According to the National Audit Office, although the number of children in Estonia is decreasing, there is a shortfall of more than 2,300 nursery school places in 45 local governments in Estonia as of early 2015, half of which are located in Harju and Tartu counties.
The National Audit Office finds that although the situation has improved considerably over the last years, there is still a big shortage of nursery school places in local governments with growing populations. Better cooperation with the private sector could resolve this problem and several local governments have already opted for this.
Auditors also found that the waiting list for nursery school places must be made visible to parents, and the strict legal norms regarding the positions and numbers of employees with which nursery schools can be operated should be eliminated.
The number of children waiting for a place in a municipal child care institution as at the end of 2014 and the beginning of 2015 was around 16,100. The number of children to whom the local government had actually been unable to provide a nursery school place was 2,335. That is around 3 percent of the total number of children aged 1-6, divided between 45 local governments, half of which are located in Harju and Tartu counties.
For example, the number of children left without places was around 400 in Tallinn, 300 in Viimsi, 280 in Saue municipality.
The problem is mostly faced by local governments where the number of residents has grown rapidly. The local governments either failed to see the impact this would have, did not react adequately to the situation, or made a mistake in setting their priorities.
Yet the analysis also showed that local governments have been actively combat the problem in recent years. New places have been created and the situation is improving. This trend will continue in the coming years and there are also plans to use EU grants to create around 3,200 additional places. However, as the number of children in Estonia is starting to decrease, the demand for nursery school places will presumably start going down as well.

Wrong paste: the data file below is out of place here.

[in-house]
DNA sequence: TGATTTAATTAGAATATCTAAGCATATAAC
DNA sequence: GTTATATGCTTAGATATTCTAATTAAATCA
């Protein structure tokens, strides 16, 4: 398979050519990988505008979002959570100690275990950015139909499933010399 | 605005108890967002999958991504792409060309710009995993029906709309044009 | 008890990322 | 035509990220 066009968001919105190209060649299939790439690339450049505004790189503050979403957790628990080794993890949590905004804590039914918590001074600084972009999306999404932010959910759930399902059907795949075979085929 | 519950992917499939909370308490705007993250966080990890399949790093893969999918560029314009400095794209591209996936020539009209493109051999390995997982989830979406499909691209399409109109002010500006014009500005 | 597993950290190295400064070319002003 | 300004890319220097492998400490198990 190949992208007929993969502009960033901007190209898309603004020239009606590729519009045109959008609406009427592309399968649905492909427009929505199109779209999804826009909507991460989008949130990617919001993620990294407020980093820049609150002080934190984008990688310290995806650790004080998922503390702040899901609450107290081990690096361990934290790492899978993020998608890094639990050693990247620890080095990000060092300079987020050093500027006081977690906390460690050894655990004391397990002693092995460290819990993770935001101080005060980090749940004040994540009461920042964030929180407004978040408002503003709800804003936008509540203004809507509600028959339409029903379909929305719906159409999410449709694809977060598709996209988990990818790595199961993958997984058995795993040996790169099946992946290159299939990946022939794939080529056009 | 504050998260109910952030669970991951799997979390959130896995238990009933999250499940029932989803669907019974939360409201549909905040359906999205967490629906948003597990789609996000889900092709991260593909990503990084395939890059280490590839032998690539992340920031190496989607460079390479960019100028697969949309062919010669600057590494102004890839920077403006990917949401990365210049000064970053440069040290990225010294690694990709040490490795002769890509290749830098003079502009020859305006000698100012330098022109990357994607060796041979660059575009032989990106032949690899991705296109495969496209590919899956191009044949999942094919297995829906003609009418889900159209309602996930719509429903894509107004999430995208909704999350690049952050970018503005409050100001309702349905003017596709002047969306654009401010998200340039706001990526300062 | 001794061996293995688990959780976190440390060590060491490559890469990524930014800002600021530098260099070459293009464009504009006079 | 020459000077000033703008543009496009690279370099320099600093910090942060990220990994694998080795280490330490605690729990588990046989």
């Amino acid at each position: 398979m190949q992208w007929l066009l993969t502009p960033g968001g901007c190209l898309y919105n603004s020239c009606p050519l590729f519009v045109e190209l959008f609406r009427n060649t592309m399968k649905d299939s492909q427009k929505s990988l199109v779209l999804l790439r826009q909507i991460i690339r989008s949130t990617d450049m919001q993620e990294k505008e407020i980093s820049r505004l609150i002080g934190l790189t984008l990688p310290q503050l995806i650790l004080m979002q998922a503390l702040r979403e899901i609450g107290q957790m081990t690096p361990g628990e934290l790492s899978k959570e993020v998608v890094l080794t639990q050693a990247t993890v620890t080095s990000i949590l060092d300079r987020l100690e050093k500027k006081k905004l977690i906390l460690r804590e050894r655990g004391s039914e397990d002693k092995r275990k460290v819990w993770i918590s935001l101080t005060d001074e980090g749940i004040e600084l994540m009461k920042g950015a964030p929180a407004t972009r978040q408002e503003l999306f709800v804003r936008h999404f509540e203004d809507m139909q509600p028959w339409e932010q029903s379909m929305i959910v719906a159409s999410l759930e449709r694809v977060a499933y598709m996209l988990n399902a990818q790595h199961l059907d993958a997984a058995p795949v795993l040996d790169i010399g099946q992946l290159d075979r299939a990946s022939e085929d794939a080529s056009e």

Some local authorities have also reduced the shortage of nursery school places in cooperation with the private sector by providing financial support to private child care institutions. This means that the expenses of the families are the same irrespective of whether the child has a place in a municipal nursery school or a private nursery school, which receives support from the local government’s budget.
The audit also found that with local governments struggled to fill the number of positions required by the state. In general, compliance with the requirements set for the composition of staff was poor in 2014. Only 10 of the 183 audited institutions had employed enough people to fill all of the positions inspected during the audit. For example, all of the eight audited local governments had a shortage of speech therapists, seven did not have enough health workers, and six lacked physical education teachers and music teachers.
In Estonia, children usually go to primary school at the age of 7. The under-7 year olds have the right for a nursery school place. The good accessibility of nursery school places is important for the development of children, but also creates opportunities for many families to improve their ability to cope economically, allowing parents to return to the labour market and earn a living for the family.
In 2014/2015 academic year, 653 pre-school child care institutions operated in Estonia, 594 of which were municipal ones. In addition, there are 396 licenced child care service providers, 29 of which are municipal institutions.
Editor: M. Oll